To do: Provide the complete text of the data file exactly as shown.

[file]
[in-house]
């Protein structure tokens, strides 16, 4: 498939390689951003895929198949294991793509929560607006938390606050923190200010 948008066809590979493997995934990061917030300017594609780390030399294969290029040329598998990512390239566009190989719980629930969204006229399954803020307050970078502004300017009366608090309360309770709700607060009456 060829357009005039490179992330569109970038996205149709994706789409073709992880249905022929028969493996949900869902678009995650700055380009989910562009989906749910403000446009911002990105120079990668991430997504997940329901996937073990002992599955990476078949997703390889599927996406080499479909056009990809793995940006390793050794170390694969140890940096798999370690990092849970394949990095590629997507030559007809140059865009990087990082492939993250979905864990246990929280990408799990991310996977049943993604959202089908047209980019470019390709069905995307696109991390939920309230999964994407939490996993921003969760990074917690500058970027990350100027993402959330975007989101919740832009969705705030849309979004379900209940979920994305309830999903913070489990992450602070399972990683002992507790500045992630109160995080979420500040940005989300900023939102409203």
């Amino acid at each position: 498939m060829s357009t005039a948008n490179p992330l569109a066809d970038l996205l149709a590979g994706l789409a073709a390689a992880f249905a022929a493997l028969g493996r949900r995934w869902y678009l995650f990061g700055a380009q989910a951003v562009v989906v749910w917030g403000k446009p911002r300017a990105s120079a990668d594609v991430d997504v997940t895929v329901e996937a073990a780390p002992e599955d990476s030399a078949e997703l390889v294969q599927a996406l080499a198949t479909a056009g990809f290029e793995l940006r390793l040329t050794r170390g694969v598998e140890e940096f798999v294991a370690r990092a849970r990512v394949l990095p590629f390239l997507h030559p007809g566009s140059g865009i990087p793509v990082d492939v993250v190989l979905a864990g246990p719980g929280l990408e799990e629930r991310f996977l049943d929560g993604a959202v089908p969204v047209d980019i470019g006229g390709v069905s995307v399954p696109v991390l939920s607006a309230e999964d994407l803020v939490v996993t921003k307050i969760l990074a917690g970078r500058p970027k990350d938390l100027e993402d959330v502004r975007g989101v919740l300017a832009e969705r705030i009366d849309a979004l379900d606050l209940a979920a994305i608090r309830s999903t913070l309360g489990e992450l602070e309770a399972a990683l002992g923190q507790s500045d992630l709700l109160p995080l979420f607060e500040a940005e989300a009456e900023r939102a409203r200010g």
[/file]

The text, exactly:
[in-house]
């Protein structure tokens, strides 16, 4: 498939390689951003895929198949294991793509929560607006938390606050923190200010 948008066809590979493997995934990061917030300017594609780390030399294969290029040329598998990512390239566009190989719980629930969204006229399954803020307050970078502004300017009366608090309360309770709700607060009456 060829357009005039490179992330569109970038996205149709994706789409073709992880249905022929028969493996949900869902678009995650700055380009989910562009989906749910403000446009911002990105120079990668991430997504997940329901996937073990002992599955990476078949997703390889599927996406080499479909056009990809793995940006390793050794170390694969140890940096798999370690990092849970394949990095590629997507030559007809140059865009990087990082492939993250979905864990246990929280990408799990991310996977049943993604959202089908047209980019470019390709069905995307696109991390939920309230999964994407939490996993921003969760990074917690500058970027990350100027993402959330975007989101919740832009969705705030849309979004379900209940979920994305309830999903913070489990992450602070399972990683002992507790500045992630109160995080979420500040940005989300900023939102409203």
């Amino acid at each position: 498939m060829s357009t005039a948008n490179p992330l569109a066809d970038l996205l149709a590979g994706l789409a073709a390689a992880f249905a022929a493997l028969g493996r949900r995934w869902y678009l995650f990061g700055a380009q989910a951003v562009v989906v749910w917030g403000k446009p911002r300017a990105s120079a990668d594609v991430d997504v997940t895929v329901e996937a073990a780390p002992e599955d990476s030399a078949e997703l390889v294969q599927a996406l080499a198949t479909a056009g990809f290029e793995l940006r390793l040329t050794r170390g694969v598998e140890e940096f798999v294991a370690r990092a849970r990512v394949l990095p590629f390239l997507h030559p007809g566009s140059g865009i990087p793509v990082d492939v993250v190989l979905a864990g246990p719980g929280l990408e799990e629930r991310f996977l049943d929560g993604a959202v089908p969204v047209d980019i470019g006229g390709v069905s995307v399954p696109v991390l939920s607006a309230e999964d994407l803020v939490v996993t921003k307050i969760l990074a917690g970078r500058p970027k990350d938390l100027e993402d959330v502004r975007g989101v919740l300017a832009e969705r705030i009366d849309a979004l379900d606050l209940a979920a994305i608090r309830s999903t913070l309360g489990e992450l602070e309770a399972a990683l002992g923190q507790s500045d992630l709700l109160p995080l979420f607060e500040a940005e989300a009456e900023r939102a409203r200010g």